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Perversity as secularism


It is, indeed, amazing how polarising the political discourse has become in this country, and how entirely unnecessary and extraneous controversies are being generated by an intellectually bankrupt national leadership. It is incomprehensible how such perverse nonsense relating to the controversy on Ram Setu could have entered a supposedly secular Government's representation before the Supreme Court of India.

The Government has, of course, recanted and has sought to distance itself from the contents of the affidavit, but this is far from enough. Someone must have drafted this document; someone would have approved and signed it. This is not something that can simply be pinned on to some minion in the Archaeological Survey of India. The Ram Setu issue has been a prominent political and public controversy for several months now, and it is impossible that a critical affidavit in this regard would not have the explicit assent of the political executive at the highest level; and, in the remote possibility that this is actually the case, the dereliction at senior levels of Government is unforgivable.

The individuals concerned at every level of the drafting and approval of this pernicious affidavit need to be clearly and publicly identified and penalised for causing unnecessary offence to Hindus - the majority community in this country, and one that is evidently not regarded as a vote-bank by the so-called 'secular' parties - and, indeed, to many non-Hindus who share in the vibrant collective and cultural consciousness of India's variegated civilisation.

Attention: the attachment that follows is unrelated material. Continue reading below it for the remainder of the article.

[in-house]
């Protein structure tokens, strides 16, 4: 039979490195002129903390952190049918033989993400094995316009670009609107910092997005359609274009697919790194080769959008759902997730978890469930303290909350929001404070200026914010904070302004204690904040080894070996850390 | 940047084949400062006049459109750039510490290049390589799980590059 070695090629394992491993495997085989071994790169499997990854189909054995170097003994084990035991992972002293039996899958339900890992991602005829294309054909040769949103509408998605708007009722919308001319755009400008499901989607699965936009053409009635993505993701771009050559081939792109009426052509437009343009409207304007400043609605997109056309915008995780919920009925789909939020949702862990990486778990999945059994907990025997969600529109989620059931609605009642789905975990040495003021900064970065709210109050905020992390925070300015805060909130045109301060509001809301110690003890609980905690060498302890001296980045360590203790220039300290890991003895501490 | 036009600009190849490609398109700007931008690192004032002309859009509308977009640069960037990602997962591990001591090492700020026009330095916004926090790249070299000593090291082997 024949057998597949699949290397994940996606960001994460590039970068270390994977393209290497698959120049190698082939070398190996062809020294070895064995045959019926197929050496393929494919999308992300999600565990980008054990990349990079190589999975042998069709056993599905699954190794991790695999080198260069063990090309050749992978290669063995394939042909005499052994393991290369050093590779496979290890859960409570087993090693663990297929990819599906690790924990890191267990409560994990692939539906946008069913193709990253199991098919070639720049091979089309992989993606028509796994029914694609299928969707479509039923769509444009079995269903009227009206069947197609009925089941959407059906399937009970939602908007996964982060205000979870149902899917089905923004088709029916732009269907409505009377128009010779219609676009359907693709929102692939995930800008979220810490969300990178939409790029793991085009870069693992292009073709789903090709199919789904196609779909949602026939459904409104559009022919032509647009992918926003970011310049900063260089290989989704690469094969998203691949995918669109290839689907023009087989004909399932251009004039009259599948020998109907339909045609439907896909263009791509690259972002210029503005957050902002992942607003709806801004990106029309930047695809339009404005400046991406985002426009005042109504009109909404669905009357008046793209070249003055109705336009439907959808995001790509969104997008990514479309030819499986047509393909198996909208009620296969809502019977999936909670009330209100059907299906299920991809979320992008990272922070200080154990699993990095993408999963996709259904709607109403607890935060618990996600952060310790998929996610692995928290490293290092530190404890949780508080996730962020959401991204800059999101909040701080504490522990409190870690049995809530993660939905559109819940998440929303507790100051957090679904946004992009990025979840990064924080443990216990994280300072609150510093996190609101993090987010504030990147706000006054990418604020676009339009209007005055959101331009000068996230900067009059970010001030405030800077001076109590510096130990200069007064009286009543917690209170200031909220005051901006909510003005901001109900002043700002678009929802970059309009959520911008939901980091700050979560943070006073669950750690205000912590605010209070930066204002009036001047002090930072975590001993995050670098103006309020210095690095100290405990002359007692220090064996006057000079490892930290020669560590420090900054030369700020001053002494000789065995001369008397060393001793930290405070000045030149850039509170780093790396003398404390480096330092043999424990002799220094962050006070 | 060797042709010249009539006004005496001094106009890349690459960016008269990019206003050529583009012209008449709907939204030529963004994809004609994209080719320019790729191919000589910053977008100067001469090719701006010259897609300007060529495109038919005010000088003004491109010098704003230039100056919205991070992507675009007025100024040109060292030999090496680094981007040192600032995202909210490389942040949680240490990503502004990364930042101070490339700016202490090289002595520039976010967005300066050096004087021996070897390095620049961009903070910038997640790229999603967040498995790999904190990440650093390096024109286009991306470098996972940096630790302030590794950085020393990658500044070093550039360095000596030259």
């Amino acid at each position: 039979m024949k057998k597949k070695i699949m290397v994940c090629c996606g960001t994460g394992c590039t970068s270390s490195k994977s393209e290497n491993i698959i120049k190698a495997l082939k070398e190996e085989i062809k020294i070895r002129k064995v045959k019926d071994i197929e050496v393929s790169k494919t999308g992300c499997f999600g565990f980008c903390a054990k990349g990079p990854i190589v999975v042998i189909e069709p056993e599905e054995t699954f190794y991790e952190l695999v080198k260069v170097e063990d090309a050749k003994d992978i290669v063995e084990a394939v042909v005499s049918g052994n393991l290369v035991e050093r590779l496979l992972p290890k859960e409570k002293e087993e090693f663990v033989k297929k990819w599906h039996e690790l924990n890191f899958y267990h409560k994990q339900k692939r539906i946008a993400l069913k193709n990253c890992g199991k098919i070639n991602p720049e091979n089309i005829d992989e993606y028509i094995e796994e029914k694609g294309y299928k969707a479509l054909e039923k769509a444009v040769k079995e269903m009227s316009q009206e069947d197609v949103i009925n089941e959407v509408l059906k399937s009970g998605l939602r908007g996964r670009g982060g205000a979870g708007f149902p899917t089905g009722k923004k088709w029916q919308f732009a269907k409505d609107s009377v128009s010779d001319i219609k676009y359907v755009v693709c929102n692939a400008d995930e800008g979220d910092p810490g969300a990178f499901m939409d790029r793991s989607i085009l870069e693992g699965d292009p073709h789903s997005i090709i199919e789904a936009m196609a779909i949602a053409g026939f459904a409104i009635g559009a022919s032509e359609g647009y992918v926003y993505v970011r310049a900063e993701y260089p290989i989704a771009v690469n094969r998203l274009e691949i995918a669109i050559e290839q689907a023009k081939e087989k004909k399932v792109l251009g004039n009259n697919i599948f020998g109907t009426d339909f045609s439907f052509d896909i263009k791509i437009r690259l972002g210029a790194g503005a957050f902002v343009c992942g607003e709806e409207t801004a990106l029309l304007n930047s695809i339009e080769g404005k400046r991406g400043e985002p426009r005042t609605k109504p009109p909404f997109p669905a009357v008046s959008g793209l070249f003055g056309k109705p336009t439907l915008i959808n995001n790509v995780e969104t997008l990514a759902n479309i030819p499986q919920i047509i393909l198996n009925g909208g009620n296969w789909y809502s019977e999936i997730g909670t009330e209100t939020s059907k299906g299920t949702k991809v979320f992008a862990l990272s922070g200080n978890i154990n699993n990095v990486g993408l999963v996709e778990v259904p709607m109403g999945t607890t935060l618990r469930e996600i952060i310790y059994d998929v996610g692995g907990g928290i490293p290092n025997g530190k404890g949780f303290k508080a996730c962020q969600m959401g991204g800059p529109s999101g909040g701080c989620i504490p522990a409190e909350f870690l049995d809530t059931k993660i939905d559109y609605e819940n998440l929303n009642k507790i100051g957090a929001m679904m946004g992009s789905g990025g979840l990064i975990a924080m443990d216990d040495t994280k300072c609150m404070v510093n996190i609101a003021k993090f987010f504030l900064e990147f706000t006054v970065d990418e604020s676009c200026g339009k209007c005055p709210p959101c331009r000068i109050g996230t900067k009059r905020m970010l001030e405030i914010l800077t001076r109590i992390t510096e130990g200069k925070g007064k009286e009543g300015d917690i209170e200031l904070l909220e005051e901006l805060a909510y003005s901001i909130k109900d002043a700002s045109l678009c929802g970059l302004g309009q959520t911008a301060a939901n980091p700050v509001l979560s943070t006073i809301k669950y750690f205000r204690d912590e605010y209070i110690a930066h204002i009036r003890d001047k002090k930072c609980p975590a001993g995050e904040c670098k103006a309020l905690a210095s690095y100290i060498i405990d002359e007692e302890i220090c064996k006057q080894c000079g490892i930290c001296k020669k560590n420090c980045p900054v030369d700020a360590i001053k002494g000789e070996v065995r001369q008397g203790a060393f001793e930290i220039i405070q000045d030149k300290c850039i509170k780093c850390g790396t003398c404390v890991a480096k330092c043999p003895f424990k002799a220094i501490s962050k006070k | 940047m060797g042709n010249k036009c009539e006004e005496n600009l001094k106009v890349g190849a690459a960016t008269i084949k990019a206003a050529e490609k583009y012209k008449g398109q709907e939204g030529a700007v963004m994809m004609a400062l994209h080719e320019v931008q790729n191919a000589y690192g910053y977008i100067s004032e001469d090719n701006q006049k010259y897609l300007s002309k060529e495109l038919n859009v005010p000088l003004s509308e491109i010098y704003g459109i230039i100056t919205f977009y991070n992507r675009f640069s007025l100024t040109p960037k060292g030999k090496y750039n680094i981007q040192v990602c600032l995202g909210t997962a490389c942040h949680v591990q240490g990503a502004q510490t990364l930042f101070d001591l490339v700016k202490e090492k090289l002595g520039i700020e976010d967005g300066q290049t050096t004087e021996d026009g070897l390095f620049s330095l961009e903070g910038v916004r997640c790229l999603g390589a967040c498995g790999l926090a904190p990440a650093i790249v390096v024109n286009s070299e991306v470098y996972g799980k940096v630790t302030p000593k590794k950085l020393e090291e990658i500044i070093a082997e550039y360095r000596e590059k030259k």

There is a new and escalating insensitivity in Indian secular thought, which not only insistently neglects the sensibilities of the majority community, but, worse, appears eager to cause injury to such sentiments. India's opportunistic political secularists - as distinct from those who are, in fact and practice, actually wedded to the secular ideology - feel that they cannot sufficiently proclaim their secularism without displaying at least a measure of contempt for Hindu beliefs and practices.

By contrast, the most extraordinary sensitivity - often transgressing not only the limits of good sense, but even considerations of national interest - is prominently displayed towards the Muslim minority vote-bank (though other minorities - with their smaller shares in electoral contests - are ironically treated with the same contempt that is directed against the majority community). These tendencies appear to be getting worse with the passage of time, and a precipitous decline in the quality of political debate and intelligence is manifest.

These tendencies are, nevertheless, deep rooted in Indian - and particularly Congress - politics, and the tallest of our leaders have not escaped susceptibility to this perversity of perspective. When the Khilafat movement collapsed in 1924, the Moplah rebellion, in which Muslim mobs inflicted untold savagery and rapine on Hindus, broke out in Kerala.

Mohandas Karamchand Gandhi, the Mahatma, who wore his Hindu identity very much on his sleeve, first denied these atrocities. As evidence of Muslim excesses mounted, he described the Moplahs as "god-fearing" people who were "fighting for what they consider as religion, and in a manner they consider as religious". Even during the Khilafat movement, Gandhi chose to ally with the infamous Ali brothers, silently sharing a platform with them, and refusing to criticise or comment when they declared: "If the Afghans invaded India to wage holy war, the Indian Muhammadans are not only bound to join them but also to fight the Hindus if they refuse to cooperate with them."